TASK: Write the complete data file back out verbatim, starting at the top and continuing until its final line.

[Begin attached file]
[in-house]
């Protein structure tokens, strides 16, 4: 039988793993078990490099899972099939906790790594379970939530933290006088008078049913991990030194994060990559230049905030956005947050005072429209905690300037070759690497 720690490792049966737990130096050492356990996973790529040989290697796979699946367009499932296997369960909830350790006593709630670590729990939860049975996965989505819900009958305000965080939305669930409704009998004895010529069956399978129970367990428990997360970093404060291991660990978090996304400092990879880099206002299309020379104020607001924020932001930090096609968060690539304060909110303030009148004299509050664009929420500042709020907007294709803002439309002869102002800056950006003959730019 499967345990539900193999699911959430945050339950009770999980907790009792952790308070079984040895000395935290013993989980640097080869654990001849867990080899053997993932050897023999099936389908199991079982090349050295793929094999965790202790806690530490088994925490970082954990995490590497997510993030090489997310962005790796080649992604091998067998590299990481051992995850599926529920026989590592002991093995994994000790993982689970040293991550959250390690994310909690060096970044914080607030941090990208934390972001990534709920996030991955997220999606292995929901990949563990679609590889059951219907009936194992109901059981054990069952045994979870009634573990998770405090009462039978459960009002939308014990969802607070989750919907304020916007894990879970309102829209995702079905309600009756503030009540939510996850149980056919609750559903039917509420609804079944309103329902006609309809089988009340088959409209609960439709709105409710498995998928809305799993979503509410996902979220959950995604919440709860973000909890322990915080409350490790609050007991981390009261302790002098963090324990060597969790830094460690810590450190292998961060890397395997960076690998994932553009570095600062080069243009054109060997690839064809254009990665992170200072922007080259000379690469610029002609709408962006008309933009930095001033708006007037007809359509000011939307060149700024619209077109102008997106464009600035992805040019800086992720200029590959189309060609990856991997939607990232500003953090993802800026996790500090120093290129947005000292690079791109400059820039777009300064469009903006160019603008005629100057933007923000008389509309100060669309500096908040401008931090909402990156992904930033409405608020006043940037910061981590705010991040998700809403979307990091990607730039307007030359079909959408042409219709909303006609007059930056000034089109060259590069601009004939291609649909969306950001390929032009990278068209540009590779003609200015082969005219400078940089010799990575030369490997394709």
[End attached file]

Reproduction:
[in-house]
């Protein structure tokens, strides 16, 4: 039988793993078990490099899972099939906790790594379970939530933290006088008078049913991990030194994060990559230049905030956005947050005072429209905690300037070759690497 720690490792049966737990130096050492356990996973790529040989290697796979699946367009499932296997369960909830350790006593709630670590729990939860049975996965989505819900009958305000965080939305669930409704009998004895010529069956399978129970367990428990997360970093404060291991660990978090996304400092990879880099206002299309020379104020607001924020932001930090096609968060690539304060909110303030009148004299509050664009929420500042709020907007294709803002439309002869102002800056950006003959730019 499967345990539900193999699911959430945050339950009770999980907790009792952790308070079984040895000395935290013993989980640097080869654990001849867990080899053997993932050897023999099936389908199991079982090349050295793929094999965790202790806690530490088994925490970082954990995490590497997510993030090489997310962005790796080649992604091998067998590299990481051992995850599926529920026989590592002991093995994994000790993982689970040293991550959250390690994310909690060096970044914080607030941090990208934390972001990534709920996030991955997220999606292995929901990949563990679609590889059951219907009936194992109901059981054990069952045994979870009634573990998770405090009462039978459960009002939308014990969802607070989750919907304020916007894990879970309102829209995702079905309600009756503030009540939510996850149980056919609750559903039917509420609804079944309103329902006609309809089988009340088959409209609960439709709105409710498995998928809305799993979503509410996902979220959950995604919440709860973000909890322990915080409350490790609050007991981390009261302790002098963090324990060597969790830094460690810590450190292998961060890397395997960076690998994932553009570095600062080069243009054109060997690839064809254009990665992170200072922007080259000379690469610029002609709408962006008309933009930095001033708006007037007809359509000011939307060149700024619209077109102008997106464009600035992805040019800086992720200029590959189309060609990856991997939607990232500003953090993802800026996790500090120093290129947005000292690079791109400059820039777009300064469009903006160019603008005629100057933007923000008389509309100060669309500096908040401008931090909402990156992904930033409405608020006043940037910061981590705010991040998700809403979307990091990607730039307007030359079909959408042409219709909303006609007059930056000034089109060259590069601009004939291609649909969306950001390929032009990278068209540009590779003609200015082969005219400078940089010799990575030369490997394709």